IBM unveils financial middleware

In order to provide financial institutions a method of adjusting to new international messaging standards, IBM Corp. has announced a middleware suite designed to enable the transition to Internet-based payments and settlements.

Called WebSphere Financial Network Integrator, the suite will become available in the second half of the year, offering public-key infrastructure (PKI) authentication services and IBM MQSeries adapters that enable legacy back-office applications to converse with new XML (Extensible Markup Language) applications.

The need for the shift arises from a dictum from Belgium-based banking cooperative SWIFT SCRL stating that it will shift from its mainframe/Unix-dependent X.25 messaging standards to a Web-based system by 2005. More than 7,000 financial institutions use SWIFT’s messaging service for overnight payment clearance.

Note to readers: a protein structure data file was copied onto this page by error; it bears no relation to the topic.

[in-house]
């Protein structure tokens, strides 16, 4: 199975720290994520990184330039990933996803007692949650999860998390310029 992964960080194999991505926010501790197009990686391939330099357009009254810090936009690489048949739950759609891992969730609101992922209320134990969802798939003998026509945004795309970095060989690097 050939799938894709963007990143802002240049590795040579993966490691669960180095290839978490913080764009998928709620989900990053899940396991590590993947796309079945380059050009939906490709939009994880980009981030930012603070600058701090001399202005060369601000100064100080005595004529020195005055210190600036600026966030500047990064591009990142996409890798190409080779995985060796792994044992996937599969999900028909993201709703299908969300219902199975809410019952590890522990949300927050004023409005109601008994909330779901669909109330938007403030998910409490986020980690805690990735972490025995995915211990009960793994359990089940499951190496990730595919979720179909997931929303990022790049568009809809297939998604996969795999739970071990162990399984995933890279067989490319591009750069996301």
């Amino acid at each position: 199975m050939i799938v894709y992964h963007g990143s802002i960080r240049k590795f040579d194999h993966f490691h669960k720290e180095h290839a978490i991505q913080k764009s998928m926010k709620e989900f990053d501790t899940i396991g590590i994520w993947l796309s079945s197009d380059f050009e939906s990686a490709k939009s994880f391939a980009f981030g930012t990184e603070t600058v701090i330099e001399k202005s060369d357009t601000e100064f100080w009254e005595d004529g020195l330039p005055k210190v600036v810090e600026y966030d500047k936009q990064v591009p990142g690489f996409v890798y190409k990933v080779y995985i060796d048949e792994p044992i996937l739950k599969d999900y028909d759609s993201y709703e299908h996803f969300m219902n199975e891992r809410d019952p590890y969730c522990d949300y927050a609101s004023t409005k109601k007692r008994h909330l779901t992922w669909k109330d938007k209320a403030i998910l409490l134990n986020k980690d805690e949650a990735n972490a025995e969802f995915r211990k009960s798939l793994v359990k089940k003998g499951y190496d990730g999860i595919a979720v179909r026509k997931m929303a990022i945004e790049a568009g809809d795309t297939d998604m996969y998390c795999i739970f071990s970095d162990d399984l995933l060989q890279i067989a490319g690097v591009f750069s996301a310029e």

IBM has supported SWIFT’s current messaging platform with its Message Entry and Routing with Interfaces to Various Applications system, known as MERVA, for more than 20 years.

The new middleware is designed to take those customers and graft Web capabilities on top of the existing infrastructure.

In particular, IBM will handle the trust services and authentication required to complete online transactions on its own systems.

“We will not expect the customer to install any more PKI in order to use the system,” said Melanie Rose, director of solutions technology development at IBM.

IBM isn’t the first company in this space. Boston-based Omgeo LLC and the Global Straight Through Processing Association in Zurich have also been designing systems to synchronize IP-based financial trades with legacy systems.